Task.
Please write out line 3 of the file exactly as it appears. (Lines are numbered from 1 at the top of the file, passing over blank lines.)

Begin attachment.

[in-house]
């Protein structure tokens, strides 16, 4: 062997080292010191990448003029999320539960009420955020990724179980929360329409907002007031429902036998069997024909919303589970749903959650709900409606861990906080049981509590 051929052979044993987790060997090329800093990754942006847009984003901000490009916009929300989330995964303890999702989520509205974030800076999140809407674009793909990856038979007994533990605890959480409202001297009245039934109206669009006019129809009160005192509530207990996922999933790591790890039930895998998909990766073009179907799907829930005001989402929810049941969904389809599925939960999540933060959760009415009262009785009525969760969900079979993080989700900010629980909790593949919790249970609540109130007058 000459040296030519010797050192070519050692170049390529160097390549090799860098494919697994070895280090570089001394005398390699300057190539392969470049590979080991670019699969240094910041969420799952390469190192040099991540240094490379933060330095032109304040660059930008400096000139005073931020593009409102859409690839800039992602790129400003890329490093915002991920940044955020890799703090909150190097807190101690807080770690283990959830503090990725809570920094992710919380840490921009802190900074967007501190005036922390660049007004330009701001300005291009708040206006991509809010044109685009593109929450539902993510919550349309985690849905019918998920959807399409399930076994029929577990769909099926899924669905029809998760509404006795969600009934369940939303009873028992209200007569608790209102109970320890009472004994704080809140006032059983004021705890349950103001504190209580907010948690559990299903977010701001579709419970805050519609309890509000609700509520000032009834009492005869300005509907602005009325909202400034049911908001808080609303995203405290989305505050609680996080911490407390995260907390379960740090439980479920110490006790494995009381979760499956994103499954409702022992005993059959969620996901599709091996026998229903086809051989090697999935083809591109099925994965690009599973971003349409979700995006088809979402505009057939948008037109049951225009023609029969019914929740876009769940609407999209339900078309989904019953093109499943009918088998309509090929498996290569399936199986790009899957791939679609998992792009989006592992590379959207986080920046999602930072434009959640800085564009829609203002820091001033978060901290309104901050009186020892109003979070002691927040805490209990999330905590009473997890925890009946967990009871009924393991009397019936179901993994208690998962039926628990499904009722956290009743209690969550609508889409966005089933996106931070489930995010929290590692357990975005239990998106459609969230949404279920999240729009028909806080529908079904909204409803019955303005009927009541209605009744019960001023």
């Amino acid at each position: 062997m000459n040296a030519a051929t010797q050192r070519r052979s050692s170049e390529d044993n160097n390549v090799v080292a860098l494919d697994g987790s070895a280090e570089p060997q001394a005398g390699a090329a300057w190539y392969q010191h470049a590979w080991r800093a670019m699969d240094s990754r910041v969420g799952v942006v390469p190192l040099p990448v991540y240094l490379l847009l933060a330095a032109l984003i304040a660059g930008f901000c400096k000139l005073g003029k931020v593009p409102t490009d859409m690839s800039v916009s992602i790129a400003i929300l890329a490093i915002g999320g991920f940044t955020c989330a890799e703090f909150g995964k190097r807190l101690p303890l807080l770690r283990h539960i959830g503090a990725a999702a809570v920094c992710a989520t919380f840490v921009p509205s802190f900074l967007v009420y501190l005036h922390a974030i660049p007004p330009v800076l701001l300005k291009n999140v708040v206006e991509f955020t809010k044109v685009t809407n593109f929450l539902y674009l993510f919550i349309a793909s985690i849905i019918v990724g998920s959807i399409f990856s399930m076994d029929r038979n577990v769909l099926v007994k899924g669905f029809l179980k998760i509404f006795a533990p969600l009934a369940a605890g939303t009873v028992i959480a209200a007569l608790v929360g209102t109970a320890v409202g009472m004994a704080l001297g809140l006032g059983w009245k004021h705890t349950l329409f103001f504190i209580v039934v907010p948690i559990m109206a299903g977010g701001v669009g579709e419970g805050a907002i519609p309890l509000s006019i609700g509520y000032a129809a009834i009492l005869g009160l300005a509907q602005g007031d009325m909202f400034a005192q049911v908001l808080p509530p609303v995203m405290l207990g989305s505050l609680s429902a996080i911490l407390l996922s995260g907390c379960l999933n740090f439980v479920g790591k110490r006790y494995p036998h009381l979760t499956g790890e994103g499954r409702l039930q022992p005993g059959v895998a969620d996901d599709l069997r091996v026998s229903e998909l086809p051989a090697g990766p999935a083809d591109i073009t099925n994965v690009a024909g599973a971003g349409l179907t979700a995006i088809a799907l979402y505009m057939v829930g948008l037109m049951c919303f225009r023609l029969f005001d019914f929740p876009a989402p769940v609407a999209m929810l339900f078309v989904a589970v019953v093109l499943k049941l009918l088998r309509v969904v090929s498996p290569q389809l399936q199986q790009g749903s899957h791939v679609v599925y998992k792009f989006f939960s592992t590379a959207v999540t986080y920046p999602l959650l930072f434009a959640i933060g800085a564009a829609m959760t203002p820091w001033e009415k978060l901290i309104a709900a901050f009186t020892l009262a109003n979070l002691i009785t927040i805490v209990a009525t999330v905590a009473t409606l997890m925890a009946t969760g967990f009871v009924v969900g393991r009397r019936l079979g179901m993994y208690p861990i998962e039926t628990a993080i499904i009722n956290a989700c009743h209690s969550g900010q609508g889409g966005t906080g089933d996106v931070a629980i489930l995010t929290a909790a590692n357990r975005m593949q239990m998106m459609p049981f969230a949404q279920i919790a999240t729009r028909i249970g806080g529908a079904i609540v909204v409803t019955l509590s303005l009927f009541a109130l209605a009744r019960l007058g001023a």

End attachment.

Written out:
């Amino acid at each position: 062997m000459n040296a030519a051929t010797q050192r070519r052979s050692s170049e390529d044993n160097n390549v090799v080292a860098l494919d697994g987790s070895a280090e570089p060997q001394a005398g390699a090329a300057w190539y392969q010191h470049a590979w080991r800093a670019m699969d240094s990754r910041v969420g799952v942006v390469p190192l040099p990448v991540y240094l490379l847009l933060a330095a032109l984003i304040a660059g930008f901000c400096k000139l005073g003029k931020v593009p409102t490009d859409m690839s800039v916009s992602i790129a400003i929300l890329a490093i915002g999320g991920f940044t955020c989330a890799e703090f909150g995964k190097r807190l101690p303890l807080l770690r283990h539960i959830g503090a990725a999702a809570v920094c992710a989520t919380f840490v921009p509205s802190f900074l967007v009420y501190l005036h922390a974030i660049p007004p330009v800076l701001l300005k291009n999140v708040v206006e991509f955020t809010k044109v685009t809407n593109f929450l539902y674009l993510f919550i349309a793909s985690i849905i019918v990724g998920s959807i399409f990856s399930m076994d029929r038979n577990v769909l099926v007994k899924g669905f029809l179980k998760i509404f006795a533990p969600l009934a369940a605890g939303t009873v028992i959480a209200a007569l608790v929360g209102t109970a320890v409202g009472m004994a704080l001297g809140l006032g059983w009245k004021h705890t349950l329409f103001f504190i209580v039934v907010p948690i559990m109206a299903g977010g701001v669009g579709e419970g805050a907002i519609p309890l509000s006019i609700g509520y000032a129809a009834i009492l005869g009160l300005a509907q602005g007031d009325m909202f400034a005192q049911v908001l808080p509530p609303v995203m405290l207990g989305s505050l609680s429902a996080i911490l407390l996922s995260g907390c379960l999933n740090f439980v479920g790591k110490r006790y494995p036998h009381l979760t499956g790890e994103g499954r409702l039930q022992p005993g059959v895998a969620d996901d599709l069997r091996v026998s229903e998909l086809p051989a090697g990766p999935a083809d591109i073009t099925n994965v690009a024909g599973a971003g349409l179907t979700a995006i088809a799907l979402y505009m057939v829930g948008l037109m049951c919303f225009r023609l029969f005001d019914f929740p876009a989402p769940v609407a999209m929810l339900f078309v989904a589970v019953v093109l499943k049941l009918l088998r309509v969904v090929s498996p290569q389809l399936q199986q790009g749903s899957h791939v679609v599925y998992k792009f989006f939960s592992t590379a959207v999540t986080y920046p999602l959650l930072f434009a959640i933060g800085a564009a829609m959760t203002p820091w001033e009415k978060l901290i309104a709900a901050f009186t020892l009262a109003n979070l002691i009785t927040i805490v209990a009525t999330v905590a009473t409606l997890m925890a009946t969760g967990f009871v009924v969900g393991r009397r019936l079979g179901m993994y208690p861990i998962e039926t628990a993080i499904i009722n956290a989700c009743h209690s969550g900010q609508g889409g966005t906080g089933d996106v931070a629980i489930l995010t929290a909790a590692n357990r975005m593949q239990m998106m459609p049981f969230a949404q279920i919790a999240t729009r028909i249970g806080g529908a079904i609540v909204v409803t019955l509590s303005l009927f009541a109130l209605a009744r019960l007058g001023a």